After this lengthy introduction, the next few tracks are leaner beasts. The Waves Of Our Ocean has an up-tempo verse countered by a more relaxed chorus; the up-front, probing bass playing of the excellently-named Deadly Nightshade stands out here, whilst Ǿverstahl puts in another fantastic, effects-laden solo. The coda has more of a feel of classic, melodramatic progressive rock – Vikse’s emotionally-wrought delivery a mix of Fish in his early Marillion days and Peter Hammill. After this intensity, My Wild Dream is a short retreat to more chilled-out pastoral realms, with acoustic guitar to the fore. Red is not a King Crimson cover, but like that classic is dominated by a guitar riff, in this case a fuzzed-up, almost stoner rock riff that really drives the verses, offset with an almost monotone but focussed vocal delivery from Vikse. The track has a great ending section, with heavily-phased shards of guitar floating out over a fat, roaming bass line.
T.I.T. [Travellers In Time] is initially a chilled-out affair, with the mellow verses almost like The Moody Blues in their early seventies pomp. The chorus is a different beast, with a fuzzed-up riff and modern-sounding vocal. It is to the bands credit that they’re able to fuse these two very different elements in an entirely naturally sounding way. The high energy rocker Fields Of Gold is noticeable for some interesting, intertwining guitar work and some nimble bass work, with drummer Geir Thorstensen also coming up with some imaginative fills.
Spirits Of The Dead finishes as it started, with a lengthy epic. The title track once again sports a big fat fuzzed up riff, in this case halfway between early Soundgarden and classic Black Sabbath. Once again the main verse is more psychedelic, with something of a folky feel, whilst the riff kicks in again for the simple but effective chorus. There are some interesting, almost choral vocal treatments later on, as well as a fine extended guitar solo where Ǿverstahl has his effects pedals working overtime. There is an argument that the song runs on a little too long and gets repetitive, but I think this is one track where repetition is not necessarily a bad thing.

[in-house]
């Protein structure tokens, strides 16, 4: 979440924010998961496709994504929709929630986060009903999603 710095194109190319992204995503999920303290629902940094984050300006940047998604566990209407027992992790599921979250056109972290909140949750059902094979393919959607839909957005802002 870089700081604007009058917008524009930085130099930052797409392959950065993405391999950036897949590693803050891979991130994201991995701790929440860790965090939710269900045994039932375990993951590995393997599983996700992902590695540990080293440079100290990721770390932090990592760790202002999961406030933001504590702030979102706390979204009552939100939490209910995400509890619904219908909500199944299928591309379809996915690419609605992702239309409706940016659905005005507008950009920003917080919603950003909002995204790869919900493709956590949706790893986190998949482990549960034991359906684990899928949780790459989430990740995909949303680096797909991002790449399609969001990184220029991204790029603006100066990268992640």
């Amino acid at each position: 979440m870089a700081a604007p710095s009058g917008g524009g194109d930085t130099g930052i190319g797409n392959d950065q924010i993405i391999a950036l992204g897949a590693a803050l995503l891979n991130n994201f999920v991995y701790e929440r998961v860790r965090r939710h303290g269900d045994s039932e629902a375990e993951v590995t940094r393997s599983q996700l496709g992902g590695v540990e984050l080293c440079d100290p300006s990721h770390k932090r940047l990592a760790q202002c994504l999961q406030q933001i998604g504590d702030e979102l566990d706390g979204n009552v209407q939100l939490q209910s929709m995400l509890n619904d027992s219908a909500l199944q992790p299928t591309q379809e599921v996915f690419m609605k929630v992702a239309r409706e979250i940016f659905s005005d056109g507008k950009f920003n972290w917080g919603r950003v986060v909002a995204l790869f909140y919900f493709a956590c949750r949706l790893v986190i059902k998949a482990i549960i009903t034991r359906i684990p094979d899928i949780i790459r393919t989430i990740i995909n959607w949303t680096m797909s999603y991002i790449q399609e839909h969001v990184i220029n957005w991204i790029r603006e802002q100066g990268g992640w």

In conclusion, this is a classy album which successfully manages to establish its own identity and sound relatively timeless, despite obvious nods to various scenes and artists. For a modern album, its relatively short, but this works in its favour in my opinion – we’re talking quality over quantity here. Finally, I shouldn’t end the review without mentioning the wonderful, intricately-detailed cover art by Martin Kvamme, which makes this one of those albums you should buy in physical form rather than as a digital download.
Conclusion: 8 out of 10
The Steve Hillage Band - Live
Tracklist: Gong Family Unconvention Amsterdam 2006: Hello Dawn (3:45), It's All Too Much (5:56), Aftaglid (8:44), Solar Musick Suite [Part 1] (11:52), The Salmon Song (7:41), These Uncharted Lands (10:57) Amsterdam 1979: Palm Trees (4:50), Unzipping The Zype (8:14), Heeling Feeling (2:03) Gong, London 1974: Solar Musick Suite [early version] (8:31)